“We like to try them all,” Carolyn says, adding her husband has been on the board of the Mount Dora Chamber of Commerce for 20 years. He was chairman of the restoration committee for the historic 103-year-old train depot that houses the chamber. 

The Greens also are thrilled that their enthusiasm for Lake County is shared by their son, Matthew, a training officer with the Lake County Sheriff’s Office. 

“I don’t know why we would move,” Tim says.

“There is no inkling of ever going anywhere else in my body,” Carolyn adds. 

Leesburg – David Knowles

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Photo: Fred Lopez

David Knowles, 69, of Leesburg, was born in Dr. Howard G. Holland’s little clinic on Main Street before Leesburg Regional Medical Center was built. His two siblings, Steve and Mary, live in Leesburg, too.

“My grandfather left North Dakota during the Depression and reportedly said, ‘We may starve to death in Florida, but we are not going to freeze to death in North Dakota,’ so they came to Florida,” says David, a Leesburg High School graduate who went on to earn an agriculture degree from the University of Florida in 1973.

He was an adult when he experienced seeing snow on a trip to Seattle. “My first impression was it’s slippery, and if you’re not careful, you’ll hurt yourself,” he says.

David realized his granddad had the right idea moving to the Sunshine State.

“The best part of living in Leesburg and Florida is the sunsets are amazing. The good Lord is a Florida Gator because when you see the sunset, it is orange and blue,” David says, grinning.

After college, he worked for a mining company, followed by working in the citrus fields for eight years. He made a career change 31 years ago, following the citrus freezes, and got into the insurance business as an Allstate agent. 

“I talk to people who are new to the area and a lot of my clients these days are moving here from New York, Ohio, Pennsylvania, Indiana, and all over the Northeast. They comment how friendly the people are and I always say, ‘Welcome to Leesburg!’”

David was involved in Leesburg city government for 14 years, serving as mayor three times.

“The best I saw Leesburg function was when I was mayor in 2004, when we saw three hurricanes come through,” he says, recalling each department shifted gears to get power restored and debris cleaned up.

Nowadays, the father of two grown sons says he cherishes spending time with Cheryl, his wife of nearly 40 years. He also enjoys boating, being involved in St. James Episcopal Church, and dining in Leesburg at Naples, Bloom’s, and Sip. “It’s all good,” he says.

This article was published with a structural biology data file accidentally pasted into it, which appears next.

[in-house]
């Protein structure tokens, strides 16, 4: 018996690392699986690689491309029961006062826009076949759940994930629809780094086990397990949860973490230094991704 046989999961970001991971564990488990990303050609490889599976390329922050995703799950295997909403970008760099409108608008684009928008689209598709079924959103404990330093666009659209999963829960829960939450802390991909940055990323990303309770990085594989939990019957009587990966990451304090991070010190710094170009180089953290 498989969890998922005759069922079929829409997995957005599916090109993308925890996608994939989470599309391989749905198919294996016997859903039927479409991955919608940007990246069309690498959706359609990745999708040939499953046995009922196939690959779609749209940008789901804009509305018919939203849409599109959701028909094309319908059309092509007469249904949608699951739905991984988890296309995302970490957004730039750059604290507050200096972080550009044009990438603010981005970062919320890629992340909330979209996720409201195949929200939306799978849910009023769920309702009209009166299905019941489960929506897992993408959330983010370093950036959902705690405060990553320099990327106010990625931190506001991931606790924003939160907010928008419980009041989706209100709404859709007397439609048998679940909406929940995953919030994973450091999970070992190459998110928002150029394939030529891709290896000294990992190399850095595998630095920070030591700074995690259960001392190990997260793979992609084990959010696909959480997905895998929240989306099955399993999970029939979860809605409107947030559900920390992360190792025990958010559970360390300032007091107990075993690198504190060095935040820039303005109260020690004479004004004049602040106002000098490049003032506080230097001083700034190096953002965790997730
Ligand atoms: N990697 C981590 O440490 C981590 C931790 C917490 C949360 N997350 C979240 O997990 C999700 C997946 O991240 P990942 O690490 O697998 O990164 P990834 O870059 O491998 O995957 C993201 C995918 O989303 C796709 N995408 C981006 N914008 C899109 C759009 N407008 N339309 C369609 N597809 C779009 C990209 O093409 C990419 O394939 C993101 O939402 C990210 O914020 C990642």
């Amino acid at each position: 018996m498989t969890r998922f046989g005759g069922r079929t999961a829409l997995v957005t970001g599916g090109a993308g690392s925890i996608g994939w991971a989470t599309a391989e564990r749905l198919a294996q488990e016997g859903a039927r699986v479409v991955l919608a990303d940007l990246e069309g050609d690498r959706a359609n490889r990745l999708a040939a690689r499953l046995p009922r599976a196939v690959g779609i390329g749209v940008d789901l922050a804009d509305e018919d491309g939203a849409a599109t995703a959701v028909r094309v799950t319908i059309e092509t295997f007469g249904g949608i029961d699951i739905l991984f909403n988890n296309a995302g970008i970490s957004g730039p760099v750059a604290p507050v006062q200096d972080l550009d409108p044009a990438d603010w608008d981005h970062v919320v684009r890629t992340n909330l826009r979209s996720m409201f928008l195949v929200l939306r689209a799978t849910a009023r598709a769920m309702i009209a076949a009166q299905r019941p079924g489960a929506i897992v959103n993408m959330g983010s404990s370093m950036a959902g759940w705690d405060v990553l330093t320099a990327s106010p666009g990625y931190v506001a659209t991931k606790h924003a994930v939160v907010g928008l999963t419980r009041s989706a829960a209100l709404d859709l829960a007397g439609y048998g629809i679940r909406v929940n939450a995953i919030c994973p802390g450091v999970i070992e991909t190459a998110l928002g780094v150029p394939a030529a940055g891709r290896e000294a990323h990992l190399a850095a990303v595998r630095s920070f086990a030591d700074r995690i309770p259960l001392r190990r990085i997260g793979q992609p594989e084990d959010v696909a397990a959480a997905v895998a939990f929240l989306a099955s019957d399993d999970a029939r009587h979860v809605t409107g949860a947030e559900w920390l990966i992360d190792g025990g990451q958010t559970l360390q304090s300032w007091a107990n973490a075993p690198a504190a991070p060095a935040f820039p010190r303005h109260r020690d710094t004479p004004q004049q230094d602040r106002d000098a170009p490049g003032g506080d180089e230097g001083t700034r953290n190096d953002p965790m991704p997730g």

Yalaha – Ashley (Bennett) Bryan

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Ashley Bryan, left, with Meagan Sullivan. Photo: Nicole Hamel

Ashley (Bennett) Bryan, 34, of Yalaha, was born in Leesburg and recalls enjoyable times as a baton twirler and Leesburg High School cheerleader. Her parents also graduated from LHS, and she’s happy to be raising her three young children in the area, too.

“I love the hometown feeling,” says Ashley, who met her husband, Jared, of Wildwood, through mutual friends. They’ve been married 14 years. “Everywhere you go, you know someone just because you were born and raised here.”

One of her favorite stories revolves around her birth.

“My mom and the mom of one of my best friends shared a delivery room and we were both the maid of honor at each other’s wedding,” Ashley says of the special bond she shares with Jennifer (Buckner) Miller.

Every time Ashley goes to Ramshackle Cafe in Leesburg, the restaurant she loves for chicken wings, she runs into people she knows.

“I also love to go to Two Old Hags for a glass of wine with girlfriends,” she says, including Meagan Sullivan, a friend for more 20 years and her bridesmaid. “Our mothers were friends prior to us becoming friends.”

Ashley works as patient care coordinator for Mesos Plastic Surgery and Laser Center in The Villages.

“People are amazed that I am a native,” she says. “They say ‘Really?’ They want to know what made me stay, and then they always ask if I’ve ever seen snow.”

“The first time I saw snow I was like, I’ve had enough! I like the warm weather better,” she says. “My kids have not seen snow, so we are taking them to Tennessee with hopes to see snow. I think they’ll be excited because they have been asking to see it. And I think they will be over it really quick because it’s cold and I can’t even get them to wear jeans.”